But what said Epicurus, called by later ages than his own an atheist, and a sensationalist, and possibly by every other evil-sounding epithet which men in hatred can heap upon one whom they dislike? "The gods are, yet they are not what the multitude imagine them to be. The man who denies the existence of the gods worshiped by the multitude is neither an infidel nor an atheist; but he who thinks the gods are what the multitude hold, is an atheist and impious."

Now our time for this evening is drawing to a close. We take up the questions above spoken of. These questions may have occurred, doubtless have occurred, to each one of us; and perhaps we have searched for answers. I will give them as if they had been asked from the floor here:

I understood you to say in the Thursday meeting, one week ago, that Jesus and Apollonius were nirmanakayas. In Isis Unveiled, volume II, page 159, H. P. B. says that while Jesus and others were united to their spirits permanently, Apollonius and others of his class were so united only at intervals. I should think a nirmanakaya would be permanently united to his spirit, when working on this earth.

This question has been largely answered by what we have already explained to be the meaning of a bodhisattva. A nirmanakaya is a state assumed by or entered into by a bodhisattva. When that state is ended the nirmanakaya ends. Kaya means "body," "vehicle." Therefore, Sankaracharya, Krishna, Lao-tse, Jesus, were avataras in differing degrees. There was a divine ray which came at the cyclic time of each such incarnation, and the connecting link, the flame of mind, was provided in each such case by a member of the Hierarchy of Compassion. But these avataras were not all equally great. Apollonius, while not an avatara, was a nirmanakaya — a bodhisattva. As said before, the bodhisattva stands actually, in the Hierarchy of Compassion, higher than an avatara, in the same way as a man who has gained divinity through his own efforts, and remains behind in the world of men out of compassion for it, and in order to help it spiritually, really stands higher than the devas or gods in their crystallized cold purity.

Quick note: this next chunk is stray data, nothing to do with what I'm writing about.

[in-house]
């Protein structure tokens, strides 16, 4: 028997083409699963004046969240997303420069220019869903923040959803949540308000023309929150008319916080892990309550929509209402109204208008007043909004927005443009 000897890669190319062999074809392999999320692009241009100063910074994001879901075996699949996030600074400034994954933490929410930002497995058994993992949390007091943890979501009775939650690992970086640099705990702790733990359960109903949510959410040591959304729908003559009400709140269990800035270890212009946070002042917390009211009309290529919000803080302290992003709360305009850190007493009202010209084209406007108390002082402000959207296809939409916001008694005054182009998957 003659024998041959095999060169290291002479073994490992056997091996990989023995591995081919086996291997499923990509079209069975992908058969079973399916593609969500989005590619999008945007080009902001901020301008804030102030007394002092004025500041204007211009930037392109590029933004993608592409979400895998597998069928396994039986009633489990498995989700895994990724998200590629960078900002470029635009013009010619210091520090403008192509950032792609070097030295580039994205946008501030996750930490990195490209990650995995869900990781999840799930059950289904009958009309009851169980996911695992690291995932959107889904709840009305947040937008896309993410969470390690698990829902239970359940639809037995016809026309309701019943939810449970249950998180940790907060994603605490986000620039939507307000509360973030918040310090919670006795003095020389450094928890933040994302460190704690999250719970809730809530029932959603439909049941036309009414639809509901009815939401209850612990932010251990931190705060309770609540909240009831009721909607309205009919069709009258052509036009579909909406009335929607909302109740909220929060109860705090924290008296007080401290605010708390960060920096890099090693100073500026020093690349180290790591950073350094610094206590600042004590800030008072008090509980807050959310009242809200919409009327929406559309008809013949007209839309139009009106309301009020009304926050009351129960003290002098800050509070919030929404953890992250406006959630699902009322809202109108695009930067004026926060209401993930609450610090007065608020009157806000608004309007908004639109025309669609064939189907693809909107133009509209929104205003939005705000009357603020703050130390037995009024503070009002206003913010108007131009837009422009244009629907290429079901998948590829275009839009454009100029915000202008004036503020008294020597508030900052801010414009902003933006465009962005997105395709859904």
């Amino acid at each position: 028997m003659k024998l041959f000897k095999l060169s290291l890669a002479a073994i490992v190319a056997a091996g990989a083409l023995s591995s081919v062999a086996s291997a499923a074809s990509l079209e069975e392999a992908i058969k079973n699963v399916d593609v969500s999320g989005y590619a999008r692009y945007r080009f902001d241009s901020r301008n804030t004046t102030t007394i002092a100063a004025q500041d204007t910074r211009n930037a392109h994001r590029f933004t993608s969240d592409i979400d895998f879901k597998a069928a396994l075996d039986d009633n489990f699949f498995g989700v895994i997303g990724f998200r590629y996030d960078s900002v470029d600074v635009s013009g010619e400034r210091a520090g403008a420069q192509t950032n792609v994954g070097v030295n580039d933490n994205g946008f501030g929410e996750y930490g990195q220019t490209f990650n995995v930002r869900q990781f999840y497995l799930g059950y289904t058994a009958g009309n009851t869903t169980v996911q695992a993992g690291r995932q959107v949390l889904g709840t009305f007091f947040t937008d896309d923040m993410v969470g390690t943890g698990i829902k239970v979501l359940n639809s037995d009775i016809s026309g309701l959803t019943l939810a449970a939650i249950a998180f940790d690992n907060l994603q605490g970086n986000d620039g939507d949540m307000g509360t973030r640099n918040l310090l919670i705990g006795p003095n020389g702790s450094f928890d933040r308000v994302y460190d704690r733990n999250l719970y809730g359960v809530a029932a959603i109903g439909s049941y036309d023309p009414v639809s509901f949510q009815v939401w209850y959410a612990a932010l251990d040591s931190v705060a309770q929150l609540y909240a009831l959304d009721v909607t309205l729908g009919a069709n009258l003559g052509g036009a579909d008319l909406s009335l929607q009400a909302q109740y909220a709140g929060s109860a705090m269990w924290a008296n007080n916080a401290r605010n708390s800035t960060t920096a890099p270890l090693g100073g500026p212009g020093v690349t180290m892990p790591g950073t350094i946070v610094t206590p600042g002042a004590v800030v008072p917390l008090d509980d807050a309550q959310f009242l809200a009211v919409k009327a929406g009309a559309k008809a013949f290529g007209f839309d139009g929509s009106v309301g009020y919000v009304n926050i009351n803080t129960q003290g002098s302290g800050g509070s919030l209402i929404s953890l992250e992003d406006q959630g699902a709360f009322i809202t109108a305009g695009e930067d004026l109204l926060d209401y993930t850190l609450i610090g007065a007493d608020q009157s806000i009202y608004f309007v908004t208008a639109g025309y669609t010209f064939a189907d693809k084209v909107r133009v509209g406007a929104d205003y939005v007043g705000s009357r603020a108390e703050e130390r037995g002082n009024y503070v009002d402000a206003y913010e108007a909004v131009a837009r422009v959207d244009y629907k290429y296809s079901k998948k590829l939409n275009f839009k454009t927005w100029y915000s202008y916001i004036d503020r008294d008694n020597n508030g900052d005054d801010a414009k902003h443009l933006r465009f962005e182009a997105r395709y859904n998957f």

Jesus, and others such as Krishna and Lao-tse, were united to their spirits permanently. Obviously this means not the physical bodies of those great men, but that the particular atma-buddhic ray which was called on earth Jesus, or Krishna, or Lao-tse, informed men who naturally were always united to their spirits, though each manifested through a bodhisattva-nirmanakaya. They could be nothing else. They could not be an avatara through a being inferior to a bodhisattva. Apollonius and the Bodhisattva Gautama and others of his noble type, were not permanently allied to their spirits, or rather were not merely, solely, atma-buddhic rays, because they were men made perfect through experience: personal men become semidivine, and actually, as said, such a being stands far higher than a spiritual ray or monad per se, because such as the bodhisattvas are the fine flowers of evolution.

Next question: